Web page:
Retirement is often talked about as the golden years, a time when we reap the rewards for our hard work and, in the lead up, it’s common to feel excited by the prospect. Many of us dream of how we will spend our time without the burden of work, only to find that, when the time comes, it doesn’t live up to expectations.
Often, this is because we get so caught up in our financial plans, we neglect to think about the emotional transition; yet it’s every bit as important. We might not realise when we are in the thick of it, but what we do for a living plays a part in our lives that goes well beyond income.
Work gives us a sense of purpose, motivates us to achieve goals, and builds social connections. It provides us with a clearly defined role and identity and keeps us physically and mentally active. When we retire, we leave all of this behind, which can lead to a sense of purposelessness and isolation.
In the workplace, you had a place in the ecosystem – a role and responsibilities that gave you a certain status. You might not be conscious of it, but we all seek out status, and feeling low levels of it has been linked to depression, chronic anxiety, and even cardiovascular disease.
Retirement is more than a lifestyle change; it’s an identity shift too. It’s important to prepare yourself for the emotional side of retirement, and it can be helpful to start planning for this transition three to five years out.
Here are our top tips for planning the emotional transition to retirement.
Explore transition to retirement strategies
A transition to retirement (TTR) strategy is a plan to decrease the amount of work you do over time. It typically involves moving from full-time work to part-time, contract or temp work rather than entering retirement in a single step.
It’s intended as a financial strategy, but it can also be a great emotional one, allowing you to increase your amount of free time incrementally and slowly transition to your new lifestyle.
Consider the everyday
Ask yourself what you want to do in retirement and you’ll probably find yourself thinking about the big plans; travel, lifestyle, and property, but what about the everyday?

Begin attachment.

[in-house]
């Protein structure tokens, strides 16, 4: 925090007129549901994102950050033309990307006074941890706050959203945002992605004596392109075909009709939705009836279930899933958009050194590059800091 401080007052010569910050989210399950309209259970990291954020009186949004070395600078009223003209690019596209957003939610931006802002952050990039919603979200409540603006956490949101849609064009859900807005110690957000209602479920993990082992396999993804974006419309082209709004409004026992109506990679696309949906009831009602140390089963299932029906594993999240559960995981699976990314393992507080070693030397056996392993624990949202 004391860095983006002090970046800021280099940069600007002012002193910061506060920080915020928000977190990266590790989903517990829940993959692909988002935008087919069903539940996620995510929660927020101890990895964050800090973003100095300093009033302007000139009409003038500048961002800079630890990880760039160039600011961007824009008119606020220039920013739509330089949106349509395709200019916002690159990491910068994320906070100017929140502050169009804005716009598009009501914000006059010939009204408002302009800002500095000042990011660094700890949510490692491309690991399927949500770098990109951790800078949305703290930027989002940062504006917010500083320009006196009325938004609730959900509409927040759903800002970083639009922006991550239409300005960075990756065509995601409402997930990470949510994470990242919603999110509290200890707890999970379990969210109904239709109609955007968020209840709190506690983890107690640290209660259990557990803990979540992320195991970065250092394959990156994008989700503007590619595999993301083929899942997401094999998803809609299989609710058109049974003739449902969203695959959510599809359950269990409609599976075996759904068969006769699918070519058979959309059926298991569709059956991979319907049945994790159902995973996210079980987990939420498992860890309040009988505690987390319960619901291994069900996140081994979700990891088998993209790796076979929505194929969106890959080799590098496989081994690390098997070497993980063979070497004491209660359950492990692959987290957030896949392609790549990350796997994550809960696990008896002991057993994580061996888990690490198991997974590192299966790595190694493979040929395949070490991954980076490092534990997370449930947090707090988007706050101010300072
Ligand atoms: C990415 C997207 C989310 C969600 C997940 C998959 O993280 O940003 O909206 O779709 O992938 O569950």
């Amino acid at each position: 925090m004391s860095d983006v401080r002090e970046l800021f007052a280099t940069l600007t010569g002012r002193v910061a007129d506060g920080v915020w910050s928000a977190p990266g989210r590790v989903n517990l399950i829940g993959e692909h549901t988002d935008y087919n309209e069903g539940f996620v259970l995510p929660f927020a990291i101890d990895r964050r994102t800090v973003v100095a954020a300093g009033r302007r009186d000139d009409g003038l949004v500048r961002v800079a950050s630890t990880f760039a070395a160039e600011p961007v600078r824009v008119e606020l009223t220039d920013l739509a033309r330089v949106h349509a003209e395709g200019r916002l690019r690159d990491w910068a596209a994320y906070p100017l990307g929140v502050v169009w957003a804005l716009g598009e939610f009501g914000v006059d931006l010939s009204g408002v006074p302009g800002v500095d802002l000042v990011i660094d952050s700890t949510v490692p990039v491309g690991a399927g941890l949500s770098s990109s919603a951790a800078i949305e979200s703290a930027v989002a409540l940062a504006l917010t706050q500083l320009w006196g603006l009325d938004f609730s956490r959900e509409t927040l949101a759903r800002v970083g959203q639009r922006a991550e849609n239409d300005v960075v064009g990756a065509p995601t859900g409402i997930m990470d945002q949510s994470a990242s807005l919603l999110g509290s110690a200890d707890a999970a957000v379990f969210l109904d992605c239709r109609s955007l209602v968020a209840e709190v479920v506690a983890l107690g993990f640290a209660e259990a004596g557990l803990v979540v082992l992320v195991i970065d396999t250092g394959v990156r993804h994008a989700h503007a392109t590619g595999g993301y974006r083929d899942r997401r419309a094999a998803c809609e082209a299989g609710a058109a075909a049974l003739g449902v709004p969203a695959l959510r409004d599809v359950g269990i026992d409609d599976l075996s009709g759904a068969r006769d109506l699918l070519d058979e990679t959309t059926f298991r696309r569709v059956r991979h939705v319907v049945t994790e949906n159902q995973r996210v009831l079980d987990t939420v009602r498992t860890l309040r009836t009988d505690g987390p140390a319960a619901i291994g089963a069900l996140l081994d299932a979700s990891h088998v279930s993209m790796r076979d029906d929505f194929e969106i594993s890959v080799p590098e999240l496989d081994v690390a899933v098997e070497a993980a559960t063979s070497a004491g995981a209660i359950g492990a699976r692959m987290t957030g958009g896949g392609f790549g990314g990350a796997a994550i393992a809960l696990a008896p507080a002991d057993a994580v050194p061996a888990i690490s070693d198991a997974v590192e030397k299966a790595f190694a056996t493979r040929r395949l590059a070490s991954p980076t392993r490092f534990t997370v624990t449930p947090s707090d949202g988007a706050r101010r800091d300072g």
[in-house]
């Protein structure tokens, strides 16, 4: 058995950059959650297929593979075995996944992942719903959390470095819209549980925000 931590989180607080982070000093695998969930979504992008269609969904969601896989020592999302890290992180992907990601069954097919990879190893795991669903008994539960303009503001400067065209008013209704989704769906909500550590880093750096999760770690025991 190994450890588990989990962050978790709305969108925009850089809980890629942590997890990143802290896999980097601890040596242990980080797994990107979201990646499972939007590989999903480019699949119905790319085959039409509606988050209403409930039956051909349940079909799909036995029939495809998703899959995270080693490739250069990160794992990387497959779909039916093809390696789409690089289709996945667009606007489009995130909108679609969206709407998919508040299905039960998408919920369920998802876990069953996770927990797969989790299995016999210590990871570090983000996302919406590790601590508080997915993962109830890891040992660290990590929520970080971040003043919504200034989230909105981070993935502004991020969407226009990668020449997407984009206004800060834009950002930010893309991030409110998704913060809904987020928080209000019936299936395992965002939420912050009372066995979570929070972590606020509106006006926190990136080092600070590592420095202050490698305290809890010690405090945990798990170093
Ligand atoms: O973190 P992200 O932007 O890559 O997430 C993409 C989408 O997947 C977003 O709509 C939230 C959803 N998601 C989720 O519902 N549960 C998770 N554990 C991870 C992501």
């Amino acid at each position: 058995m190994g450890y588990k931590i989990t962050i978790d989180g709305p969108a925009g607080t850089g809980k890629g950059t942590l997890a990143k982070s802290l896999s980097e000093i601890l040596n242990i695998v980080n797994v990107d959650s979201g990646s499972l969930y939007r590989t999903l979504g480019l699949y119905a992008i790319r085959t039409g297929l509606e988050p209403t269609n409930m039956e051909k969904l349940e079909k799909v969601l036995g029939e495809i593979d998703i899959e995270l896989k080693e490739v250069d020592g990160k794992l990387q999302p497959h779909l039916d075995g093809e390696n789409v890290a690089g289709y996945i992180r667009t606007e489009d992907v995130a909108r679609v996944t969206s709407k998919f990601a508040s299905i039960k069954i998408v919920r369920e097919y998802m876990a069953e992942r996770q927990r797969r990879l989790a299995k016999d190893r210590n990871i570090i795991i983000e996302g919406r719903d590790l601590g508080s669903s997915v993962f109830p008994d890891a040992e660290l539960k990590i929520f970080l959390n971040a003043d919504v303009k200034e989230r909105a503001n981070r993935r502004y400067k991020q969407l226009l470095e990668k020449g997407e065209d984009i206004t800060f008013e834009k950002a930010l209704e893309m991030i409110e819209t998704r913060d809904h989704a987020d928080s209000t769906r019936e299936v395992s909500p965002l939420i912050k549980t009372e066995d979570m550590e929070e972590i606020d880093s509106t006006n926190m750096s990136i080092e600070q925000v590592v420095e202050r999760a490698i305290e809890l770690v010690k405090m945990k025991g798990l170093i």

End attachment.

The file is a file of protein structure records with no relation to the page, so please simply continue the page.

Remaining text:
Work doesn’t just consist of the time we are in the office. For most of us, our working lives run on a structured schedule; from the time you wake up in the morning and get ready until you get home and unwind, it’s likely you are playing out a routine, whether you are conscious of it or not.
Retiring takes all of this away and can leave you with many hours to fill. Understanding how you will fill these hours is important, and a good way to do this can be through locking in planned activities.
Think about how you can turn some of your hobbies into a structured activity, for example, if you enjoy tennis, join a social club or book in a weekly lesson or if reading is more your thing, find a book club that meets regularly. That way, you will still maintain some structure to your week. It will also give you an opportunity to build new social connections, as your weekly structure and available time is now different to your friends and family members who are still in the workforce.
Identify your retirement goals
Many think their goal-setting days retired with their employment, but it’s never more important than now to set goals. Sure, you want to spend some time relaxing and enjoying a slower pace of life, but for most, this isn’t going to be fulfilling in the longer-term.
You probably won’t play golf every day, so start thinking about other things you might like to do and set some goals around them. It might be learning a language or taking an art class; we all have those things we put on the ‘one day’ list, only now you have a chance to make them a reality.
It can help to make a physical list of the things you would like to do, focusing on the smaller, everyday things as well as your grand plans. It could be as small as reading a book you haven’t had time for, right up to your bucket list travel adventures; a list will help you to maintain a structure. Think of it as your retirement to-do list.
The key is to think about retirement not as the end of work but as the start of a late-career transition. In your career, you probably wouldn’t have changed jobs without putting considerable thought into the everyday lifestyle implications, yet many of us go into retirement this way. If you are ready to stop thinking and start planning, take a look at how Apt Wealth Partners can help you with all the aspects of planning for your retirement.
General Advice Disclaimer
The information in this blog is provided by Apt Wealth Partners (AFSL 436121 ABN 49 159 583 847) and is of a general nature only. It may not be relevant to your personal needs, objectives or financial circumstances. The circumstances of each investor are different and you should seek advice from a financial planner who can consider if the strategies and products are right for you.